Today is St. Patrick’s Day and it is celebrated, in many different ways, globally.
According to an article published on History.com titled “History of St. Patrick’s Day,” the day is celebrated to commemorate the anniversary of Saint Patrick’s death in the fifth century.
Saint Patrick is the Patron Saint of Ireland and its national apostle. He was credited with bringing Christianity to its people.
The Irish have observed this day as a religious holiday for over 1,000 years.
Irish families on St. Patrick’s Day would traditionally attend church in the morning and celebrate in the afternoon. The observance of St. Patrick’s Day falls during Lent. Lenten prohibitions against the consumption of meat were waived and people would dance, drink, and feast on the traditional meal of Irish bacon and cabbage.
The newsroom got in touch with Todd McCormick and Beth Marshall from the Logan County History Center, located at 521 E Columbus Ave, and asked about Irish history in the county.
Irish History of Logan County:
The county did have some immigrants who came to the U.S. to escape the Irish Potato Famine, which occurred between 1845 and 1852. Several families settled in the West Liberty area and worked on the Piatt family farms.
Like elsewhere in the county, Irish immigrants helped build some of the railroads in Logan County. Our railroads would go on to become one of the primary industries in Bellefontaine and Logan County from the 1850s to the 1950s.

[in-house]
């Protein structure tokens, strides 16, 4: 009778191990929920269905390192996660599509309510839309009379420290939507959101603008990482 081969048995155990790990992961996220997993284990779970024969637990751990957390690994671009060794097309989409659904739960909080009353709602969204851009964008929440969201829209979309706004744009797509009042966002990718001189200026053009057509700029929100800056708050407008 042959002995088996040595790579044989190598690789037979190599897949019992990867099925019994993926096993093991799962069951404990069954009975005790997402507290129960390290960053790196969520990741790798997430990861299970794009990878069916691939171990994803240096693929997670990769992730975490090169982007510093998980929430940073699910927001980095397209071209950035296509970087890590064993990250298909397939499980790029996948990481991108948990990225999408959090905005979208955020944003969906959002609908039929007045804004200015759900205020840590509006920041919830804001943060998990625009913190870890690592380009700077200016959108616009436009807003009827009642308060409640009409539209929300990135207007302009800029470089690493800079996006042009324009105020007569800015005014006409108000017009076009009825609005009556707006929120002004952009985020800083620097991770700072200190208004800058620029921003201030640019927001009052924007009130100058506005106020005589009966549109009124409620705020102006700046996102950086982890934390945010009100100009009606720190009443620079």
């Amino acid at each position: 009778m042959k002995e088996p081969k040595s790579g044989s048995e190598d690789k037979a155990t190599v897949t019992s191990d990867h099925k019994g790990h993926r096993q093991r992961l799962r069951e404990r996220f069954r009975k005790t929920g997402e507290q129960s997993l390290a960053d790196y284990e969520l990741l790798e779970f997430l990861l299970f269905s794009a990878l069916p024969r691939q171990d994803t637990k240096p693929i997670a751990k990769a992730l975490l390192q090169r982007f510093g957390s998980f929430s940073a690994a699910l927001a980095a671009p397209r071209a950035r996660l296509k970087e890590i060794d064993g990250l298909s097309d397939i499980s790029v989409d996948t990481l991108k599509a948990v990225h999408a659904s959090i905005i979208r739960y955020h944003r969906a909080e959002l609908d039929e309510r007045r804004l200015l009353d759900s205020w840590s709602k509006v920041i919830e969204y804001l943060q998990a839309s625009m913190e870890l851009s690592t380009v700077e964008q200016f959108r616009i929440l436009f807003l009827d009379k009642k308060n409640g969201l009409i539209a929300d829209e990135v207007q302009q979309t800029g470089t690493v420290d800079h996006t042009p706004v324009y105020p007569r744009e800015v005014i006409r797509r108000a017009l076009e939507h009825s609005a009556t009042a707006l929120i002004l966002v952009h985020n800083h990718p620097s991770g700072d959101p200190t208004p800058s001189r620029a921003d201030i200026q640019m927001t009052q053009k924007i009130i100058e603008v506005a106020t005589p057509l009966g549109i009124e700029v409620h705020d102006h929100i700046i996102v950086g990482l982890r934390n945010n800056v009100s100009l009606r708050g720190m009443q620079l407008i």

ST. PATRICK CATHOLIC CHURCH (320 E. Patterson Ave., Bellefontaine)
The St. Patrick Catholic Church has a long and well-documented history in Bellefontaine.
The first Mass in the city was held in a home in 1851. A year later Archbishop John Purcell recommended that a Catholic Church be built in Bellefontaine. The recommendation came to fruition on December 25, 1853, when the first Mass was celebrated at St. Patrick Catholic Church on East Patterson Street. However, a fire destroyed the church in the winter of 1897. The parish dedicated its new (and current) church on June 5, 1898. The church, under the direction of Father John Coveney, established a Catholic School in the 1860s. The school building was constructed in 1881. The school closed for a year due to a church fire but reopened and was in operation for years. The school closed permanently in 1968 due to the high costs of running the school and a shortage of religious teachers.
Another gold nugget of history comes from Indian Lake.
The O’Connor family founded O’Connor’s Landing on the east side of Indian Lake in 1904.
The resort included a lakefront hotel, cottages and a popular restaurant. O’Connor’s, along with Beatley’s at the Lake and the Wicker Hotel, were the three prominent resorts during the heyday of Indian Lake as “Ohio’s Million Dollar Playground” from the 1920s-60s. Thousands of visitors came each summer to go to the amusement park, dance to the famous Big Band era musicians who played at the various dance pavilions, and of course enjoy water activities like fishing, swimming, and boating.
However you celebrate St. Patrick’s Day, whether that is wearing green, decorating with shamrocks, or going to the bar for some green beer, be safe, have fun, and most importantly, remember the history.
Happy St. Patrick’s Day!
* Todd McCormick and Beth Marshall provided the local Irish history.